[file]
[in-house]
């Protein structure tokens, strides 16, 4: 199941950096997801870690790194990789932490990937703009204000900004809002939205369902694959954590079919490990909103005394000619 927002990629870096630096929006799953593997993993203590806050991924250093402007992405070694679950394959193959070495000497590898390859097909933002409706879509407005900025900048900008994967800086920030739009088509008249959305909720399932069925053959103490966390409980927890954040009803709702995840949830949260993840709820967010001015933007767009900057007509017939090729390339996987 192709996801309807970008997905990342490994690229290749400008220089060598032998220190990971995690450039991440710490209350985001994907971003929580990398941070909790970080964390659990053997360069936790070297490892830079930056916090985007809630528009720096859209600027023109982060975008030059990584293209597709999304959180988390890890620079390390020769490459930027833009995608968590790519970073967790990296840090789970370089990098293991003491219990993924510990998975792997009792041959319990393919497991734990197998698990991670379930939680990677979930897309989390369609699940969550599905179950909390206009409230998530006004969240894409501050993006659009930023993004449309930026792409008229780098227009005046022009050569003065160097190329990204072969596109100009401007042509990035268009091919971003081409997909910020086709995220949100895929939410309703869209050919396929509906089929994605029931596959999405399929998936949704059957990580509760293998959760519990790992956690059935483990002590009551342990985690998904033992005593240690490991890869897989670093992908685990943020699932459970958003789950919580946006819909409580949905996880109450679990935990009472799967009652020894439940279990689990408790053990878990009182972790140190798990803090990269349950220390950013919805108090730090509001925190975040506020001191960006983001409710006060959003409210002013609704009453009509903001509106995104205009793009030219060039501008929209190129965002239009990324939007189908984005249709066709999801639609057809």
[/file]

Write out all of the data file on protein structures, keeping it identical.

[in-house]
């Protein structure tokens, strides 16, 4: 199941950096997801870690790194990789932490990937703009204000900004809002939205369902694959954590079919490990909103005394000619 927002990629870096630096929006799953593997993993203590806050991924250093402007992405070694679950394959193959070495000497590898390859097909933002409706879509407005900025900048900008994967800086920030739009088509008249959305909720399932069925053959103490966390409980927890954040009803709702995840949830949260993840709820967010001015933007767009900057007509017939090729390339996987 192709996801309807970008997905990342490994690229290749400008220089060598032998220190990971995690450039991440710490209350985001994907971003929580990398941070909790970080964390659990053997360069936790070297490892830079930056916090985007809630528009720096859209600027023109982060975008030059990584293209597709999304959180988390890890620079390390020769490459930027833009995608968590790519970073967790990296840090789970370089990098293991003491219990993924510990998975792997009792041959319990393919497991734990197998698990991670379930939680990677979930897309989390369609699940969550599905179950909390206009409230998530006004969240894409501050993006659009930023993004449309930026792409008229780098227009005046022009050569003065160097190329990204072969596109100009401007042509990035268009091919971003081409997909910020086709995220949100895929939410309703869209050919396929509906089929994605029931596959999405399929998936949704059957990580509760293998959760519990790992956690059935483990002590009551342990985690998904033992005593240690490991890869897989670093992908685990943020699932459970958003789950919580946006819909409580949905996880109450679990935990009472799967009652020894439940279990689990408790053990878990009182972790140190798990803090990269349950220390950013919805108090730090509001925190975040506020001191960006983001409710006060959003409210002013609704009453009509903001509106995104205009793009030219060039501008929209190129965002239009990324939007189908984005249709066709999801639609057809």